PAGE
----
Data is now being stolen by a wide range of methods, with no single technique dominating the industry.

Edward Gately, Senior News Editor

May 1, 2019

4 Min Read
Data breach
It's hard to imagine why, in this day and age, only 5% of companies properly secure their data.Shutterstock

Despite increases in security education and technology spending, breaches continue to soar, and on average IT pros have dealt with six breaches over the course of their professional lives.

That’s according to McAfee’s new report, Grand Theft Data II – The Drivers and Shifting State of Data Breaches. The company surveyed 700 IT security professionals from commercial and enterprise organizations globally to learn about their data breach experiences.

Despite improvements in combating cybercrime and threats, IT security professionals still struggle to fully secure their organizations and protect against breaches, with 61% claiming to have experienced a data breach at their current employer.

Adding to this challenge, data breaches are becoming more serious as cybercriminals continue to target intellectual property, putting the reputation of the company brand at risk and increasing financial liability.


McAfee’s Candace Worley

Candace Worley, vice president and chief technical strategist at McAfee, tells us data exfiltration is a risk whether you hold the data in your data center or your provider holds it in his/her data center.

“Whether you’re managing your security or you’ve outsourced it to someone else to manage, you’re ultimately the one that will be held accountable for a data breach,” she said. “That means that organizations that leverage service providers need to build into their contracts language that protects them as much as possible in the event of a data breach. For example, the ability to audit security controls, understand where their data is being stored (both primary and back-up versions), SLAs on remediation and liability in the event of a breach, [and so on].”

There is a big difference between what the law says and the court of public opinion, Worley said. The laws may be on your side depending on your geography, but if your service provider loses your data, your customers likely will still hold you responsible, she said.

The McAfee report highlights the following:

  • Data now is being stolen by a wide range of methods, with no single technique dominating the industry. The top vectors used to exfiltrate data are database leaks, cloud applications and removable USB drives.

  • Personally identifiable information (PII) and intellectual property (IP) are now tied as the data categories with the highest potential impact, to 43% of respondents.

  • IT is looked at as the culprit with 52% of respondents claiming IT is at fault for creating the most data leakage events. Business operations (29%) follows as the next most likely to be involved.

  • Security technology continues to operate in isolation, with 81% reporting separate policies or management consoles for cloud access security broker (CASB) and data loss prevention (DLP), resulting in delayed detection and remediation actions.

  • There is a rift in regard to accountability, as 55% of IT professionals believe that C-level executives should lose their job if a breach is serious enough, yet 61% also state that the C-level executives they work with expect more lenient security policies for themselves.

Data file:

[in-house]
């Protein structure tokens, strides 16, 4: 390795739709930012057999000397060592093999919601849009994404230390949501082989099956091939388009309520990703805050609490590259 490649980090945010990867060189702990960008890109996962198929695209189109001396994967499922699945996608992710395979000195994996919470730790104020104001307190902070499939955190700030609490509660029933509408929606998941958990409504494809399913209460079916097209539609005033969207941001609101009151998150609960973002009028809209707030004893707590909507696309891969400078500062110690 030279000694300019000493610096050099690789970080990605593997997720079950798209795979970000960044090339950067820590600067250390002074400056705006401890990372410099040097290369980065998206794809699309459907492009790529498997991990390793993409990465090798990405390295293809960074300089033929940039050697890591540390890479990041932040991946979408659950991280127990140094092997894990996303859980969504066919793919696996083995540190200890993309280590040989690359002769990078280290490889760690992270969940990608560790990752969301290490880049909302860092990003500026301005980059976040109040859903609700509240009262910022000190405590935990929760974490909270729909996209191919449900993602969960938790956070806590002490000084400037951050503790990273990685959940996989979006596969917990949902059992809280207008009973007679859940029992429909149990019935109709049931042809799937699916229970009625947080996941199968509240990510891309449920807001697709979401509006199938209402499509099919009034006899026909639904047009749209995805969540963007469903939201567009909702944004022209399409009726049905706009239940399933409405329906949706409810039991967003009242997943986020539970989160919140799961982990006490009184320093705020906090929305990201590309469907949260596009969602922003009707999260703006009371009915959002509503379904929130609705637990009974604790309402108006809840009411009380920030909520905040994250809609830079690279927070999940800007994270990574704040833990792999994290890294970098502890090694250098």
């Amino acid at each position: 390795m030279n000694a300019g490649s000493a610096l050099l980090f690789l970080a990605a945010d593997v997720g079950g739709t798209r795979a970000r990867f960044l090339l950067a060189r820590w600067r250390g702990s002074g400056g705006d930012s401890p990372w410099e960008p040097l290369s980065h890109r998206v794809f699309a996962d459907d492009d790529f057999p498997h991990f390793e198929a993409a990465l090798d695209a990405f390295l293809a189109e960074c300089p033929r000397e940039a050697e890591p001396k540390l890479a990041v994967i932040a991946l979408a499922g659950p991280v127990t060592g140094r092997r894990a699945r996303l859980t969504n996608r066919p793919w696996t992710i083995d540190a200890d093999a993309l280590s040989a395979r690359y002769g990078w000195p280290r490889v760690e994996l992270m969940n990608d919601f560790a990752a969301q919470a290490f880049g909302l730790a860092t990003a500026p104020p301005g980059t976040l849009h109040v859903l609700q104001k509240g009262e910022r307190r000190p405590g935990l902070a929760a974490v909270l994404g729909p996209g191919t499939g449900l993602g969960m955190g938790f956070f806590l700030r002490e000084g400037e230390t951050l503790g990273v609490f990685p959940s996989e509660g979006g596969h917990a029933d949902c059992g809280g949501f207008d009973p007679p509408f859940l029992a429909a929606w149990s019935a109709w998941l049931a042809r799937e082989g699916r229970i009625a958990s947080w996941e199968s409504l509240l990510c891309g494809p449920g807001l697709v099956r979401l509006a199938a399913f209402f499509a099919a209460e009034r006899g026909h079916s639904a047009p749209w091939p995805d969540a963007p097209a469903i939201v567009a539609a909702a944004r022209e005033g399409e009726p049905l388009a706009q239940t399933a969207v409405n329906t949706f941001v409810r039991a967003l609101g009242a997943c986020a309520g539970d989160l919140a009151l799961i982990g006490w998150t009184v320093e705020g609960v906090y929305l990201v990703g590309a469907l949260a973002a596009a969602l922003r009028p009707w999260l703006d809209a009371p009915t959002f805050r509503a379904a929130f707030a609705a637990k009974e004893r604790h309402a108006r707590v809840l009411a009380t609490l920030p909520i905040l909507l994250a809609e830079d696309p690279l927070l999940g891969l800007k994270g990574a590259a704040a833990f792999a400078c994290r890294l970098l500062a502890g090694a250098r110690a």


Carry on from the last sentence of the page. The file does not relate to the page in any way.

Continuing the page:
• IT professionals are taking action, with nearly two-thirds stating they have purchased additional DLP, CASB and endpoint detection solutions over the last 12 months. Respondents believe that between 65 and 80% of breaches experienced likely would have been prevented if one or more of these systems had been installed.

Organizations need to practice good digital hygiene, Worley said.

“The cloud has taught us that you can …

… patch the same day a patch becomes available and the world won’t come to an end,” she said. “Not patching may result in a breach that makes you wish it would come to an end. How many major breaches have we seen over the last 24 months that could have been avoided if applications and operating systems had been patched in a more timely manner?”

In addition, organizations need to educate their teams on what it means to implement security in the cloud, Worley said. Although the cloud “isn’t quite the Wild Wild West anymore, there is still a lot of learning to do when it comes to how to secure your data and applications across IaaS, PaaS, and SaaS,” she said.

Third, one of the top data exfiltration methods called out in the report is USB drives,” she said. “How long have we had file and removable media encryption and DLP? You can password protect and encrypt data, ensuring that it is secure on a USB drive. You can implement DLP policies that prevent confidential data from being moved on the drive in the first place. There are very straightforward tools that address this threat that are not onerous for organizations to implement. They can be managed to limiting impact to user productivity while materially mitigating the risk of a breach.”

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About the Author(s)

Edward Gately

Senior News Editor, Channel Futures

As news editor, Edward Gately covers cybersecurity, new channel programs and program changes, M&A and other IT channel trends. Prior to Informa, he spent 26 years as a newspaper journalist in Texas, Louisiana and Arizona.

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